Every day the war was getting closer and fiercer, said Tatiana Poladko, a local woman living in Ukraine. And on Friday, she left with her husband, their three young children and her elderly father to seek safety in Poland.
A stranger with a car offered to drive them most of the time. Then they started walking.
The children, Zoryana, 7, Nazariy, 3, and Taras, 2, kept their winter hats down against the cold. Her father, 81, struggled to keep up and at one point fell.
They crossed the border on foot.
Authorities put them on a bus to a refugee center in the town of Przemysl in southern Poland. It looked like an empty mall, crowded not with shoppers but with people sleeping on mats.
“So many people, babies, children, old people, everyone,” Poladko said. “Ukrainians with just a suitcase or two who never thought they would be in such a situation.”
Poladko and her husband — Wilmington residents who run a Delaware-based college access program — never imagined that when they decided to spend a few years in his native country, they would embark on a dangerous and frozen to the Polish border as Russia bombed Ukraine. .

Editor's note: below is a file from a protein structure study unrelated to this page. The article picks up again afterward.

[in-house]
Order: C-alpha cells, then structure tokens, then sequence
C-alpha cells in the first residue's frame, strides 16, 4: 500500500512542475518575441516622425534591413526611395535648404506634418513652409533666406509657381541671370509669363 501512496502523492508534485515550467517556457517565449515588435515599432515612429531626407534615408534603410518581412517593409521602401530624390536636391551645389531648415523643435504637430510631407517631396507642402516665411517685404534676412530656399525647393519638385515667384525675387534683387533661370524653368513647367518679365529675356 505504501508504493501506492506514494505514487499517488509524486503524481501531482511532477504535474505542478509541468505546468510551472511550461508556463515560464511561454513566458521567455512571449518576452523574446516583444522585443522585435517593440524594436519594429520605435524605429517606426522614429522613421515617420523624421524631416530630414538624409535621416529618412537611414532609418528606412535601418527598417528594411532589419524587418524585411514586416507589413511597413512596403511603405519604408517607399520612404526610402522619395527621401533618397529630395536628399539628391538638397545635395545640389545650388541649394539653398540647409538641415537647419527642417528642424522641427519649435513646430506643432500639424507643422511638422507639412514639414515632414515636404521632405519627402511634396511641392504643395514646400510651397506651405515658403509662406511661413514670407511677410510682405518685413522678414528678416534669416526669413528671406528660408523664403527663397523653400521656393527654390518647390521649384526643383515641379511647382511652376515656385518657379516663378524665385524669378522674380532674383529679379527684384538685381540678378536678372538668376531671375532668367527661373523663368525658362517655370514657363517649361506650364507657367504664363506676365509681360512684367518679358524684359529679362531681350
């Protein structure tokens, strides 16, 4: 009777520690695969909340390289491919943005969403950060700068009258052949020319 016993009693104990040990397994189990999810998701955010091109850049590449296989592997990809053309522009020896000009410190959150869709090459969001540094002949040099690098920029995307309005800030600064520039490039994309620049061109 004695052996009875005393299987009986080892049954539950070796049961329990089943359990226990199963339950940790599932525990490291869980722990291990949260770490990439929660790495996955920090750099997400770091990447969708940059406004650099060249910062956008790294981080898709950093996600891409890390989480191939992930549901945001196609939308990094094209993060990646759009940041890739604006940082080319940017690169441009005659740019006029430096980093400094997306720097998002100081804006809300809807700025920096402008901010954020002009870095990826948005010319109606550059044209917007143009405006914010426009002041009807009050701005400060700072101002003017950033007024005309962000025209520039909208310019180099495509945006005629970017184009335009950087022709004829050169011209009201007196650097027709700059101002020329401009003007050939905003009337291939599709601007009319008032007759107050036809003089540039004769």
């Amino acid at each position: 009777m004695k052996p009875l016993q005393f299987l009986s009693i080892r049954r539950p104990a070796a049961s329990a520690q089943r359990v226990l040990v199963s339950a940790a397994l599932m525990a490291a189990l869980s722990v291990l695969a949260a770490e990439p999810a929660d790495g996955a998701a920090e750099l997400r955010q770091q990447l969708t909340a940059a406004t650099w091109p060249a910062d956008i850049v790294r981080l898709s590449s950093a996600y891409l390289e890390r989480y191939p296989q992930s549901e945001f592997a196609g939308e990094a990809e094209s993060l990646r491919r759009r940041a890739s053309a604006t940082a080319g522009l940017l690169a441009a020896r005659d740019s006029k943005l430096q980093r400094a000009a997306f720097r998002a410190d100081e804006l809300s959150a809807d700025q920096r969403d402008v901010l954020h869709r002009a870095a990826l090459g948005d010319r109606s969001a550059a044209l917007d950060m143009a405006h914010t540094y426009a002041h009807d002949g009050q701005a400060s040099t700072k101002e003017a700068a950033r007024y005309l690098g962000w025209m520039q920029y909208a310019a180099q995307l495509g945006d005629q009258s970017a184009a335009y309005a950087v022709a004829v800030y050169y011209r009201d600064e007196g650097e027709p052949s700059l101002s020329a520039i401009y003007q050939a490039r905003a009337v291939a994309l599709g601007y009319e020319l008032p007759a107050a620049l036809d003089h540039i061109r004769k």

They just wanted their children to experience their Ukrainian heritage, see the country and learn the language.
Now, with war raging, Poladko, a Ukrainian national, cannot return to the United States due to federal immigration laws. And her husband and children, all American citizens, will not leave without her.
They plan to apply for emergency visas that could allow Poladko and his father to enter the United States, but it is unclear whether these will be approved.
Their next steps in Poland?
“Really hard to say,” she said. “We make day-to-day decisions.”
The family has evacuated once before, from the Ukrainian capital of Kiev to the western city of Lviv, far from the worst of the fighting. But in recent days, the perception of safety has evaporated. Civilians who lived around Lviv were undergoing weapons training.
The Russians fired on a civilian car, killing a woman, on a road that Poladko and his family had recently traveled. Missiles blasted residential areas across the country.
In Lviv, life has become a grueling daily calculation of danger, chance and risk, the equation changing with each new piece of information.
“At first the terror of it all made it hard to think and act strategically. It was so devastating and surreal,” said Poladko’s husband Atnre Alleyne, 37. such strength and determination through bravery and collective spirit in Ukraine.
At the end of last week, the family feared that if they didn’t leave soon, they might not be able to leave at all.